Proceedings of The Physiological Society

Europhysiology 2018 (London, UK) (2018) Proc Physiol Soc 41, PCB098

Poster Communications

Contribution of tricellulin to paracellular water permeability in epithelia of different tightness

C. M. Ayala Torres1, R. Rosenthal1, S. Krug1, J. Schulzke1, M. Fromm1

1. Institut für Klinische Physiologie, Charité - Universitätsmedizin Berlin, Campus Benjamin Franklin, Hindenburgdamm 30, 12203 Berlin, Germany, Berlin, Germany.


Introduction: The existence of a paracellular pathway for water through the tight junctions (TJ) was discussed controversially for many years until a molecular component of the paracellular water transport, claudin-2, was identified. The contribution of the tricellular TJ (the site where three cell meet) and its major component tricellulin was not elucidated so far. Methods: Knockdown (KD) of tricellulin was performed by transfection with shRNA targeting this protein in HT-29/B6 (human colon) or in MDCK C7 (dog kidney) cells. The expression of tricellulin, claudins, and aquaporins was investigated in KD and control cells by Western blot. The transepithelial water flux was measured using a modified Ussing chamber setup. Water flux was induced by an osmotic gradient of 100 mM mannitol or 100 mM 4 kDa-dextran. Results: Tricellulin KD did not alter the expression of claudins or AQPs. In HT-29/B6 cells, tricellulin KD caused a decrease of transepithelial resistance (TER) from 1858±88 Ω×cm2 to 969±27 Ω×cm2. However, water flux did not significantly change in tricellulin KD at osmotic gradients induced either by mannitol or by 4 kDa-dextran. Since in HT-29/B6 cells claudin-2 is genuinely expressed, a large component of water transport may have travelled through the bicellular TJ and a possible contribution of the tricellular TJ may not have reached significant levels. In MDCK C7 cells the tricellulin KD resulted in a decrease of TER from 12.7±0.3 kΩ×cm2 to 9.2±0.3 kΩ×cm2, but in contrast to HT-29/B6 cells, here we observed an increased water flux compared to controls under the mannitol-induced osmotic gradient (controls: 5.17±0.51 µl/h/cm2, KD: 7.10±0.41 µl/h/cm2, p<0.05). The same effect was observed under a gradient induced by 4 kDa-dextran. That in these cells an effect of tricellulin KD on water transport became apparent can be explained by the fact that MDCK C7 cells lack any claudin-2 expression and therefore the large background otherwise mediated by the bicellular TJ was absent, uncovering a significant contribution of the tricellular TJ. Current size assumptions of the tricellular TJ comprise a diameter of ∼100 Å that would be suitable for movement of water molecules (∼3 Å), however through a tube of ~1 µm length. Conclusion: In HT-29/B6 cells a tricellulin KD does not significantly alter transepithelial water transport due to the presence of the large contribution of other water-conducting proteins as claudin-2. In contrast, tricellulin KD in MDCK C7 cells which lack claudin-2 results in an increase in transepithelial water transport. Thus, the contribution of tricellulin and the tricellular TJ to transepithelial water transport depends on the tightness of the epithelia. In the absence of claudin-2, the tricellular TJ, controlled by tricellulin expression, contributes to paracellular water transport.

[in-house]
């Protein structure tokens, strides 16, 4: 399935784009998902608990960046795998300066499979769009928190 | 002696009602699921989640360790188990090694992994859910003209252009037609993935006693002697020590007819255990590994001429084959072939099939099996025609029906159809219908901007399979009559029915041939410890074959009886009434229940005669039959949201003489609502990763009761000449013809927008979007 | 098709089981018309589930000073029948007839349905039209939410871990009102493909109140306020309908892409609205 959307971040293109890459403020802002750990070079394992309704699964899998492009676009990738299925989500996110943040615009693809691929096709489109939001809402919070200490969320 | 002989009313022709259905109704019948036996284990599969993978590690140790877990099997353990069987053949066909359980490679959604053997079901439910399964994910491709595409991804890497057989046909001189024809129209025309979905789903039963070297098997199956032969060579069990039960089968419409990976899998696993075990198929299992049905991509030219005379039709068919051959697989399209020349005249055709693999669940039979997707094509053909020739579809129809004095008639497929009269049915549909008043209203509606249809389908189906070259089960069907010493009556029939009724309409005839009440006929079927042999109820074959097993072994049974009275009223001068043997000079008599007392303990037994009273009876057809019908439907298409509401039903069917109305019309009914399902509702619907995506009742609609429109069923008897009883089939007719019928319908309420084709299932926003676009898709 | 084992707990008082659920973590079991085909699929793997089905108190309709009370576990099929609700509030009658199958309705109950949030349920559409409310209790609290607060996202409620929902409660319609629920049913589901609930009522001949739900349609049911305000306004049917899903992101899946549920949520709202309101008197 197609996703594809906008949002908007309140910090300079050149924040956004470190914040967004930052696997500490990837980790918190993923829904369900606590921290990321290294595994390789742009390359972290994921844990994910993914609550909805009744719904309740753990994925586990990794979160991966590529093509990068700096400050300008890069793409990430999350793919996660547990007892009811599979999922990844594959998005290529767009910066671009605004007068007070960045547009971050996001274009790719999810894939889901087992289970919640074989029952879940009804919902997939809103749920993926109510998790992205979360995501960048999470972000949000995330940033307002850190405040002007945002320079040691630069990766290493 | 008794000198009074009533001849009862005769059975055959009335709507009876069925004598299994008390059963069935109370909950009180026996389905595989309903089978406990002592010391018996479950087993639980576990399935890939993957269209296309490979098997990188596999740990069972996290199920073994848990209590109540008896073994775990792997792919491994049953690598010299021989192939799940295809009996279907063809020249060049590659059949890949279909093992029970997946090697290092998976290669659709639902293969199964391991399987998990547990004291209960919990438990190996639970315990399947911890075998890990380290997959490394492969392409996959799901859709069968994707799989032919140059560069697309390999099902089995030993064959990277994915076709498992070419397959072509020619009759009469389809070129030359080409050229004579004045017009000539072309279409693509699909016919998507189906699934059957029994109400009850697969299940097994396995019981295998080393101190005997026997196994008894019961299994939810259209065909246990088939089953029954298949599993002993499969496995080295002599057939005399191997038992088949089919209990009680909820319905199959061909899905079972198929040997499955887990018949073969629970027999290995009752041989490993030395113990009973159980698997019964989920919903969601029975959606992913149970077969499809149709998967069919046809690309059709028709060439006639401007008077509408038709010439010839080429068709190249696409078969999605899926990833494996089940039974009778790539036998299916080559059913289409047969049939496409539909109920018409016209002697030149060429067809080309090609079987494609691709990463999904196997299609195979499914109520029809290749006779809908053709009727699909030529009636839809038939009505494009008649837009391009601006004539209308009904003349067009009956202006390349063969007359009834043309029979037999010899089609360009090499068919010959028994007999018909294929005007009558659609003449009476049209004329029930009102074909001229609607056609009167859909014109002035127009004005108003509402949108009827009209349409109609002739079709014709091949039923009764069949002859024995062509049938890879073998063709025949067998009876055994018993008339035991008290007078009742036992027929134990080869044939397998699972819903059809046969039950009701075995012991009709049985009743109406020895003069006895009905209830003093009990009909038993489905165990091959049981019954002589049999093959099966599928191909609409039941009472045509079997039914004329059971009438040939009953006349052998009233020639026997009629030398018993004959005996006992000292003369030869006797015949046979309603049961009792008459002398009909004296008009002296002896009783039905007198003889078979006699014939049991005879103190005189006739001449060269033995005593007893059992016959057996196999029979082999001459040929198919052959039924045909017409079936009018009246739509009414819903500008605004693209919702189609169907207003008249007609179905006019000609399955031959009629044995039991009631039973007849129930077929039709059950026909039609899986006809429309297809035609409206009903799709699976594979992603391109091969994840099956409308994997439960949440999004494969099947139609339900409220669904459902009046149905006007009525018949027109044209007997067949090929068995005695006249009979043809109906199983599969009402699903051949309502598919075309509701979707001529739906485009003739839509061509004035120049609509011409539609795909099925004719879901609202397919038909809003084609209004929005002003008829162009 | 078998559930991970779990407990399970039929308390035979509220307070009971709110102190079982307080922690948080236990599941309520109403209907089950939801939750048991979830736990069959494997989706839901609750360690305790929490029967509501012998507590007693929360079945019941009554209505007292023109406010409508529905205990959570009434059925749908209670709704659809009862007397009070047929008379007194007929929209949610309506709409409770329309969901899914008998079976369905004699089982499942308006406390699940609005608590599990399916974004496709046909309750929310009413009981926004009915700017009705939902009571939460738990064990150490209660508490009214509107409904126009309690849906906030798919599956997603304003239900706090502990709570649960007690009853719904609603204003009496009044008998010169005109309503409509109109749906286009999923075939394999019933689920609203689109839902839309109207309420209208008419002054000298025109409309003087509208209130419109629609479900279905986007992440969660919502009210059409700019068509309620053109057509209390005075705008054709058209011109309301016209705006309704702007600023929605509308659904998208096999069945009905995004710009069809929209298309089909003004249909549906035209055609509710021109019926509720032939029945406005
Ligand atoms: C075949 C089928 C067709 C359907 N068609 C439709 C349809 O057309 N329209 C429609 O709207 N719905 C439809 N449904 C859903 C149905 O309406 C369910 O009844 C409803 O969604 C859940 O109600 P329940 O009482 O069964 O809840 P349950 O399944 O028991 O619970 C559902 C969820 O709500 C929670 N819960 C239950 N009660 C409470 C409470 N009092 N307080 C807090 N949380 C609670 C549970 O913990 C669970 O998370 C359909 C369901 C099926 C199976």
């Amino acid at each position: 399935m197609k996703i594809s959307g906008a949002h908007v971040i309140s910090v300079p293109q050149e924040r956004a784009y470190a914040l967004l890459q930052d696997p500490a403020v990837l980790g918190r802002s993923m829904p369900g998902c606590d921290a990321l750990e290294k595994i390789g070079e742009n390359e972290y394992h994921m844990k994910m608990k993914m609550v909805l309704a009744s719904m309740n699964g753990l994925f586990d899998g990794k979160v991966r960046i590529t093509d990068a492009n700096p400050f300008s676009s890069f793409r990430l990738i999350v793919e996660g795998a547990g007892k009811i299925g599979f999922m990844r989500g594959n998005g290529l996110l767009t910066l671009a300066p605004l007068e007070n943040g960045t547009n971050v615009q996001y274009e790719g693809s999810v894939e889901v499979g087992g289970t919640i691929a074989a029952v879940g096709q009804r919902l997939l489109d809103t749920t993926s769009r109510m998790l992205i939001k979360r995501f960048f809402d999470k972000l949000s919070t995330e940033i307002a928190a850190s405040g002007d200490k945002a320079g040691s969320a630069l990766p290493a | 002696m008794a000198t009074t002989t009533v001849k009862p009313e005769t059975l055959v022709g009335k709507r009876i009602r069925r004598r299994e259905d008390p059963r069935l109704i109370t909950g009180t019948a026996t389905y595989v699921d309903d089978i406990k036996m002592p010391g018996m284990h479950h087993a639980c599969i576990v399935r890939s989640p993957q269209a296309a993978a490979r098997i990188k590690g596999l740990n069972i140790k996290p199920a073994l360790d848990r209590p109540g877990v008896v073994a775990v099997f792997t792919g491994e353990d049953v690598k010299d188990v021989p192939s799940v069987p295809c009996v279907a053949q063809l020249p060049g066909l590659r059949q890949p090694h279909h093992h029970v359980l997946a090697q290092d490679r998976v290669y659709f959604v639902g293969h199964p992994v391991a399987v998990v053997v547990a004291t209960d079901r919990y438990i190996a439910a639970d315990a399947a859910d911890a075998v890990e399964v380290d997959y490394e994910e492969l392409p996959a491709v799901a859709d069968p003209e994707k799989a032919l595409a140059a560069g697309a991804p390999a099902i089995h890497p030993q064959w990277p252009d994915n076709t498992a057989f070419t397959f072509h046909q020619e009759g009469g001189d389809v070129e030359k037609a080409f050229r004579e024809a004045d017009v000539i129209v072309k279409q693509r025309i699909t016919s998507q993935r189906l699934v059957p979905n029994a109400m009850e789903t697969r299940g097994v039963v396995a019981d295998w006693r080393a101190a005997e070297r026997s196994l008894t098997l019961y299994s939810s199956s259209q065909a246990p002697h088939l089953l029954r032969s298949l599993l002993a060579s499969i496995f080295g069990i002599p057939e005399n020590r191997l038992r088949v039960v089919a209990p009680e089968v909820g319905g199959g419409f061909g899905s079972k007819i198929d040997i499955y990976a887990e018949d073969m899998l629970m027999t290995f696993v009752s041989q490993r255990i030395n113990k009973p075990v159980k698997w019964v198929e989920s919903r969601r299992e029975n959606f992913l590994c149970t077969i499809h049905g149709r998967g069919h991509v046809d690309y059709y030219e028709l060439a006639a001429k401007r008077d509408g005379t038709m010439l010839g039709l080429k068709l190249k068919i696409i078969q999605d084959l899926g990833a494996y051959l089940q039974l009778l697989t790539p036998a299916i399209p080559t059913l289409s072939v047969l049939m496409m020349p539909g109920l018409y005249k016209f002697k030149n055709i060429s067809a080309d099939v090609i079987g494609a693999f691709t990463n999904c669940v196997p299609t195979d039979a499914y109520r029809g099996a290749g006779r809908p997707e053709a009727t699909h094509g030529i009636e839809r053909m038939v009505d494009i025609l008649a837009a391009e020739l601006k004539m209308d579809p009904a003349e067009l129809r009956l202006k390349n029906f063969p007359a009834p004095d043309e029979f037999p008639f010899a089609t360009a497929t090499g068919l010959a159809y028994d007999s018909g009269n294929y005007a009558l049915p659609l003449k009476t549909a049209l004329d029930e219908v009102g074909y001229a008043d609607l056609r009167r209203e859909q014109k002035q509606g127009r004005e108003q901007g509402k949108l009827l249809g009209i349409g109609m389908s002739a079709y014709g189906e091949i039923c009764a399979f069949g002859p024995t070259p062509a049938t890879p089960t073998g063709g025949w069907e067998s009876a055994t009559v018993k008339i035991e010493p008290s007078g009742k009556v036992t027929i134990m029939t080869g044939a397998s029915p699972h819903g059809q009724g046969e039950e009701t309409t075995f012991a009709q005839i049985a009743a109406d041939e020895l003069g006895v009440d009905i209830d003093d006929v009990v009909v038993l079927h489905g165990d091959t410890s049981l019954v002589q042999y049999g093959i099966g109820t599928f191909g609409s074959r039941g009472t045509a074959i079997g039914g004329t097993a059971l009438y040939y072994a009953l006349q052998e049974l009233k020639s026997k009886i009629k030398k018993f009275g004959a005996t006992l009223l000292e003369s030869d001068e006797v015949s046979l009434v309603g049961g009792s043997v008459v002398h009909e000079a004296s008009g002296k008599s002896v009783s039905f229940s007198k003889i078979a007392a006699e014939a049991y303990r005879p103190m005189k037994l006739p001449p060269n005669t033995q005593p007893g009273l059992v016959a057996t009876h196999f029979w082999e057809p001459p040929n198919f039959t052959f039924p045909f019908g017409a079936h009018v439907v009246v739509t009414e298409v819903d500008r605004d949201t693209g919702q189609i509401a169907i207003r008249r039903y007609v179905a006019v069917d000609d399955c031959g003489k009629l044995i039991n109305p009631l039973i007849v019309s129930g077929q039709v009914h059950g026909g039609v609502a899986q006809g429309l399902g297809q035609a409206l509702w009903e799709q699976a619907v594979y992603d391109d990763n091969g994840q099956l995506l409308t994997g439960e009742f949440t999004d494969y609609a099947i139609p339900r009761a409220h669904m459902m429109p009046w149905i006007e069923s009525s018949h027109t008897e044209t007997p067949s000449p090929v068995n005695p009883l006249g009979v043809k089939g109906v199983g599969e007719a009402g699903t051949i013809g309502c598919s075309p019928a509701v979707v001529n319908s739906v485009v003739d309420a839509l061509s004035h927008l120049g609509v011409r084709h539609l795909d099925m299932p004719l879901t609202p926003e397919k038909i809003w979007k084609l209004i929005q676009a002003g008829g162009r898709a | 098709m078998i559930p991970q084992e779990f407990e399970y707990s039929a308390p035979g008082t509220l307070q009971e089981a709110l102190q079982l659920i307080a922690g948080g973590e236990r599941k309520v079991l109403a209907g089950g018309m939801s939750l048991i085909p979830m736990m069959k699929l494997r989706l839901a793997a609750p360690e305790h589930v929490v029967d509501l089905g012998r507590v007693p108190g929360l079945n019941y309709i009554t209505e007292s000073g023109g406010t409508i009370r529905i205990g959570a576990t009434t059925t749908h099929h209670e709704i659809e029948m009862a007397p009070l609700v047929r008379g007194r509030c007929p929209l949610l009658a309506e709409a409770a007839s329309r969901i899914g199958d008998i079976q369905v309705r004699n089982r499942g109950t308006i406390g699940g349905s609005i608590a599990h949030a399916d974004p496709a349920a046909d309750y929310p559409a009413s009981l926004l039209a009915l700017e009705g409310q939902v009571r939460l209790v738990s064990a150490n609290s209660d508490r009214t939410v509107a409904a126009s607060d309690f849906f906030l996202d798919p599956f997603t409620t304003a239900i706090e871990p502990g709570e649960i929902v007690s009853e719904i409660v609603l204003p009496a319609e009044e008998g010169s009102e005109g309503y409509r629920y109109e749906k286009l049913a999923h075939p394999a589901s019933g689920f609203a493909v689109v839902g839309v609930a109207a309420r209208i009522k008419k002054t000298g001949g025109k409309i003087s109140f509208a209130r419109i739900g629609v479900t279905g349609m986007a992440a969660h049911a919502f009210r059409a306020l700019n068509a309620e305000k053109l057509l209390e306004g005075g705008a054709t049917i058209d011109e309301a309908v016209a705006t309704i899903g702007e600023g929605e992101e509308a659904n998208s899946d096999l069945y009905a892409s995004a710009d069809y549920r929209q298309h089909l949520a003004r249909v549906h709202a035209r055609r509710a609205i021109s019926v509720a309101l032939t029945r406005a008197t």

Where applicable, experiments conform with Society ethical requirements